In the 1947 film version of Clarence Day Jr’s novel Life with Father, William Powellplays the ridiculous, yet wise, often irate, yet quickly made gentle, father of the Day family and a perfect muse for a modern Father’s Day. Clarence Day is an ambitious financier on Wall Street and is something of a faux tyrant in his household, for his wife Vinnie and four sons have learned that underneath his irate and buttoned-up exterior, he’s something of a loving, gentle soul, adoring his wife and unfailingly proud of his sons. If anyone could make pinning a masculine past-time, I’m pretty sure Clarence Day would be the man sophisticated enough to pull it off.
If you’ve noticed a trend from my last few guest pinners, local milk is one of my new favs for pinterest-pinning-pros. She’s got such an organic yet vintage style among her boards that is quite alluring!
While prepping for my upcoming Valentine’s DIY’s, recipes, and tips-for-all-things-girly, for a month dedicated to being over-the-top-sweet-and-cuddly, I started thinking, “what about the other half that makes a Valentine, a Valentine? What about the men!??”
Since Jane Austen is one of the biggest muses for this blog, and since she has a daily say in its workings, I decided there isn’t a better place to find some inspiration for the men in your life besides the men of Austen. So, next week is a week dedicated to a few of them. One muse for each day of the week, I’m planning everything from a DIY tray made of cigar boxes, a recipe for a “manly” cocktail, gift ideas, and some man-do’s-and-don’ts inspired by the best, and one of the worst, of Austen’s masculine portraits.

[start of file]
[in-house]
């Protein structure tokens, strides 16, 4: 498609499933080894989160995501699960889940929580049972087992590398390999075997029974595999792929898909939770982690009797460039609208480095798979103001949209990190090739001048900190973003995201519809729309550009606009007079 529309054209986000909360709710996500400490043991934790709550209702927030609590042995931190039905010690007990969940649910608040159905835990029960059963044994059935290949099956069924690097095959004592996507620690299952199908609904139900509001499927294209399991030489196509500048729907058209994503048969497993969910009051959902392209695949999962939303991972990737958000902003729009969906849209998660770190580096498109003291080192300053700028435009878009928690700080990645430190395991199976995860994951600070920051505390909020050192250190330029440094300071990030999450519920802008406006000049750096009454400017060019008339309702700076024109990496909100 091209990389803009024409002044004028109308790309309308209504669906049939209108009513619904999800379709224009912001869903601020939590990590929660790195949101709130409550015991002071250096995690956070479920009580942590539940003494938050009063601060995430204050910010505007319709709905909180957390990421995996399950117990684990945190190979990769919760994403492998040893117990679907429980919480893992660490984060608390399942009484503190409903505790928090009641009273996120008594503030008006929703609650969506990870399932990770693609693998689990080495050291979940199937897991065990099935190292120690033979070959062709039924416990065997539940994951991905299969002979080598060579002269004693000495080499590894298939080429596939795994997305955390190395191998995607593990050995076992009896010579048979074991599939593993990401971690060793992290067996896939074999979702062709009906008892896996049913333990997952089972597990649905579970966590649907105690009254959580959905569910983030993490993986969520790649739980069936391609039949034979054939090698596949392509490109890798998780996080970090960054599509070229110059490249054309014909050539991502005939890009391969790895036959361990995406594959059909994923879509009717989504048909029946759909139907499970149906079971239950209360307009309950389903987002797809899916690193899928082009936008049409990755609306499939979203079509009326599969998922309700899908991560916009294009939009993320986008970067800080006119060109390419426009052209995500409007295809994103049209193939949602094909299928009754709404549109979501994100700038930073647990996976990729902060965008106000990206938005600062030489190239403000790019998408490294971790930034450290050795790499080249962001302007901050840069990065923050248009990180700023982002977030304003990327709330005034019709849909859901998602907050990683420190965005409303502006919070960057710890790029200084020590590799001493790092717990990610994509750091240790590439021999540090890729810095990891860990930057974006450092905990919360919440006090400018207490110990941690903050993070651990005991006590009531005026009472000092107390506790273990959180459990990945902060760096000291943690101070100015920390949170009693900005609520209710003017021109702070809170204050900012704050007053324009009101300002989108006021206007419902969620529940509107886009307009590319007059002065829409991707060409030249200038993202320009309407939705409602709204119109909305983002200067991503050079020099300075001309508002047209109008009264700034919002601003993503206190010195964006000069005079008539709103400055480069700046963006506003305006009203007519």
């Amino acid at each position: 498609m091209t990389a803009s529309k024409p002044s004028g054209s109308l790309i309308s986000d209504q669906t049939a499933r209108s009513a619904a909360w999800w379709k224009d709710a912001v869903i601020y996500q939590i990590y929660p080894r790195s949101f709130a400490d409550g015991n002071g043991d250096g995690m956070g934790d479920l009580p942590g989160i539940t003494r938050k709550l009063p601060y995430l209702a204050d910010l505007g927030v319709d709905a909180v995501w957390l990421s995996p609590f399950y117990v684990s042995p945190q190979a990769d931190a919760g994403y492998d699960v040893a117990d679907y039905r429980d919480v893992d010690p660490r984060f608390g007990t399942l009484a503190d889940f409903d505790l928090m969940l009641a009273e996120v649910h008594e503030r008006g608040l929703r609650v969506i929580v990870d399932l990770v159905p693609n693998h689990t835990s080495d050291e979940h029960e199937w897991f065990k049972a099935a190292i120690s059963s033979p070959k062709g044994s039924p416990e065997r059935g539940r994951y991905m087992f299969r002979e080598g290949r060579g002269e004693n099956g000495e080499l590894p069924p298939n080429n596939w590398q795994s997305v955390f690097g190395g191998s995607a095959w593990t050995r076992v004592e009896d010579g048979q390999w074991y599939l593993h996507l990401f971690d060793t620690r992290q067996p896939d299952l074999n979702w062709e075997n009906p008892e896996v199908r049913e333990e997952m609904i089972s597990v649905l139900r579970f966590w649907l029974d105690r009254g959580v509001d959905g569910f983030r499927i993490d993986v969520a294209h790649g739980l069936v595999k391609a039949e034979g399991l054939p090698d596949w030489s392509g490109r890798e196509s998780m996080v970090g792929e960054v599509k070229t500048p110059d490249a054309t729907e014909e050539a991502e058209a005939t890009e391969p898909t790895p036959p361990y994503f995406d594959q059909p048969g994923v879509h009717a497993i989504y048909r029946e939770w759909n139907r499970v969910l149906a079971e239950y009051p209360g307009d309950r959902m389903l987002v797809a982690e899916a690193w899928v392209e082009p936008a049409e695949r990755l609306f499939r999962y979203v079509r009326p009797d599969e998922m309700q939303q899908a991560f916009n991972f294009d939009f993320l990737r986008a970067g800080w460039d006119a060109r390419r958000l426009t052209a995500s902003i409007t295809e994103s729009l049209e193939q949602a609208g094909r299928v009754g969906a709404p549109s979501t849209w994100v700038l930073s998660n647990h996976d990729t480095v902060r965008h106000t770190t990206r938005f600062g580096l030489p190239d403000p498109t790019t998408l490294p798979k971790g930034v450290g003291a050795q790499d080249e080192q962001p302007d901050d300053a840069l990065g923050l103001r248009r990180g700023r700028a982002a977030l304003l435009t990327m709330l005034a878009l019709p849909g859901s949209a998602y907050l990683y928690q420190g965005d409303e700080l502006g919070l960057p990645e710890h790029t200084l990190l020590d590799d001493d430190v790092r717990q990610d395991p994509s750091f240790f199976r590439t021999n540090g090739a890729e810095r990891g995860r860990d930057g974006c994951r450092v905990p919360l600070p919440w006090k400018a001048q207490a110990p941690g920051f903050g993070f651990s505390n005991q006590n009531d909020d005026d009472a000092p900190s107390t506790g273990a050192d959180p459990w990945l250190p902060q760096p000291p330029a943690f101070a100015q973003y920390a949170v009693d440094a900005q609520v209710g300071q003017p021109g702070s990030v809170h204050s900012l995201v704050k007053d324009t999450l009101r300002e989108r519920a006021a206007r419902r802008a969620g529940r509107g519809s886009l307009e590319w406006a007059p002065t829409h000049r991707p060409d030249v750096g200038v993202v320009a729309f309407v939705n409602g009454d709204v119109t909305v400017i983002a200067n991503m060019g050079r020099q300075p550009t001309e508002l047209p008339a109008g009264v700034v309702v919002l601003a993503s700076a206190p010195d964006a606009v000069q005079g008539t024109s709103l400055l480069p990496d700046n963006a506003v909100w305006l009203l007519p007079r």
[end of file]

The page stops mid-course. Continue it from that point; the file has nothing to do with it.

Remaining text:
Perhaps you’re thinking, use heroes of Jane Austen as a muse for the modern male? What did she know about men? It’s true, Jane’s only male interaction of the romantic kind (that we know of) was with a suitor (Harris Big-Wither) she first agreed, and then denied, to be married to, and then a second young man, Tom Lefroy, who, by nature of his financial circumstances was never really a serious consideration for Jane despite how the 2007 film “Becoming Jane” portrays her relationship with him. Regardless of her limited interaction with men outside of her own family though, Jane managed to produce in her novels men with shockingly similar characteristics to gentlemen we see even in our modern world: Male portraits complete with a few gems, a lot more flops, some intellectually prideful ones, the simple, kind ones, and everything in between. If you aren’t completely familiar with all the men of Austen, check out PBS Masterpiece Theater’s run down of Jane’s guys here:
Or, if you really want to get into the mood for my upcoming blog series, check out the “Bachelors of Highbury quiz” here just for fun:
I got quite the laugh with my “match,” and maybe you should see which man you should be paying particular attention to next week when I do my own run-down. Happy Friday everyone!